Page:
"Every now and then - maybe two or three times in a decade - a book comes along that's so good you want to buttonhole strangers on the street, show it to them, and say: 'Read this! It will fill you up and make you glad you're alive!'" Stephen King.
" . . . a good half-dozen of the richest fictional characters I've encountered anywhere . . ." Richard Russo.
Wow! What praise! What a triumph for the author! So where's the tragedy?
Beverly Jensen, the author of THE SISTERS FROM HARDSCRABBLE BAY, the book eliciting such praise, died at forty-nine of pancreatic cancer in 2003. She never saw any of her work in print.
Beverly's experience as a actress helped her produce crisply defined characters on the page. "She liked to say that if a character carried a purse but never opened it, the actress still needed to know everything inside." (A familiar idea, writers?)
A collection of stories covering seventy years, the novel features Idella and Avis Hillock, who escape their stark childhood on a barren, wind-swept Canadian homestead. As Idella, dutiful and cautious, and Avis, combative and wild, seek economic security and affection, their lives diverge.
Idella marries the first man who courts her and in spite of Eddie's affairs, sticks with him. Avis, the prettier sister, attracts a series of flashy lovers and grifters and lives "big and loud" before marrying Dwight, a nonentity. Idella, quieter and thoughtful, plays peacemaker among her dysfunctional in-laws, and when threatened with a hold-up, befriends the armed and desperate boy.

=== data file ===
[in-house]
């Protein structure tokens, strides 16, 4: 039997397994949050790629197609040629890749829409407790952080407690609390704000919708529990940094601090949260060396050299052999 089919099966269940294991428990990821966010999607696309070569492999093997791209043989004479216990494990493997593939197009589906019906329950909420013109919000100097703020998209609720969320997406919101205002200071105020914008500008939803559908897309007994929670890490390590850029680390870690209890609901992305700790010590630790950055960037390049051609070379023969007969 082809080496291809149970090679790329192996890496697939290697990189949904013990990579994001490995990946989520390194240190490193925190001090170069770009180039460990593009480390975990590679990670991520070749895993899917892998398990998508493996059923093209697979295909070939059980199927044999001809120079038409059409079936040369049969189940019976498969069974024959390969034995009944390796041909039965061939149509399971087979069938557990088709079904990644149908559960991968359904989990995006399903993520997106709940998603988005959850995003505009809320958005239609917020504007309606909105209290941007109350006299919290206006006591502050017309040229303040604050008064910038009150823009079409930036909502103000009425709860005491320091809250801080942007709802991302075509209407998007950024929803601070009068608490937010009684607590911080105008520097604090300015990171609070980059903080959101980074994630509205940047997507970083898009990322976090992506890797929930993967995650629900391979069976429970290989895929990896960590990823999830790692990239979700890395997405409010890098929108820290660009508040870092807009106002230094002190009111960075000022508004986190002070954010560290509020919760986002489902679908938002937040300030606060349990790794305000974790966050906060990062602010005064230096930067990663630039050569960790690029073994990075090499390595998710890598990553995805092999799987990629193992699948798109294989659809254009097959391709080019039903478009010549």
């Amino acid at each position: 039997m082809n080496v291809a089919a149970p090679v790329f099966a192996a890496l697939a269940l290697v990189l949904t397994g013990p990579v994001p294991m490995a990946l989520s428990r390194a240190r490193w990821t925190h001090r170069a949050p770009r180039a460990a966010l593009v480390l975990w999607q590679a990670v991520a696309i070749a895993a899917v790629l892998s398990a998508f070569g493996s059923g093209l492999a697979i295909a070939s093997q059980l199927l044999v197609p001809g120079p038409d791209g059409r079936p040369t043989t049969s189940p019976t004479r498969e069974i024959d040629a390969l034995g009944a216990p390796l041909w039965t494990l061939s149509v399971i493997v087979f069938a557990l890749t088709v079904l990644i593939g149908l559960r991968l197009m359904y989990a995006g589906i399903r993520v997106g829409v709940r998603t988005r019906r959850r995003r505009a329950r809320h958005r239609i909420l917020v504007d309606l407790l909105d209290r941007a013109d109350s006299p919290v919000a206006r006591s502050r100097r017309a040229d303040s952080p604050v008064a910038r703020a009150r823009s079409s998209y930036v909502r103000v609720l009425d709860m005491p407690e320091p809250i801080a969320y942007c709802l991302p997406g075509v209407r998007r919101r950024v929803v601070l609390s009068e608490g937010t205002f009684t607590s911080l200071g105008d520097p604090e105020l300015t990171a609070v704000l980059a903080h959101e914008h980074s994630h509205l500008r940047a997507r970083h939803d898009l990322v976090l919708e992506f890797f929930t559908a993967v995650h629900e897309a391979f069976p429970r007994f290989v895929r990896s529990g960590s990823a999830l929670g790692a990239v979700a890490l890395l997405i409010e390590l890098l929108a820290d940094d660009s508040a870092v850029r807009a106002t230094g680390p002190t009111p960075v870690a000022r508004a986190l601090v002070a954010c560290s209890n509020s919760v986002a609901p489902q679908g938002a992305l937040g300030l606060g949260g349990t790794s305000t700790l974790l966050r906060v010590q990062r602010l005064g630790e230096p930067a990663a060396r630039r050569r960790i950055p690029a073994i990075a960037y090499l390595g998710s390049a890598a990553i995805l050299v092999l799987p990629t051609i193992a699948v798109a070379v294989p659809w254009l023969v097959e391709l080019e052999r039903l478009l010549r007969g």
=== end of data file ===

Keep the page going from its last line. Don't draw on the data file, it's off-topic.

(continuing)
Scenes between the sisters spotlight their differences, but they're linked forever by haunting childhood memories of their mother's early death and their father's drunken unhappiness. A brother, Dalton, is hopelessly scarred by his time at home after the girls leave.
Hilarious - Idella and Avis at the opera, or getting drunk on cherry cider. Heartbreak - Idella declaring she'll no longer iron the shirts Eddie's mistress gives him, or Avis serving jail time. And then there's the densely emotional story that begins with, "Good God Almighty. We've lost the damned body." Avis and Dalton are transporting their father's body by train back to Canada, where Idella waits with relatives and neighbors - held captive in the church by an ice storm.
Okay, okay, I know, this blog's about kidlit, but have you ever postponed reading the end of a book because it's so beautifully crafted you wanted to laugh and cry with the incandescent characters a little longer? I did with this one.
Has this happened to you lately? Which book was it?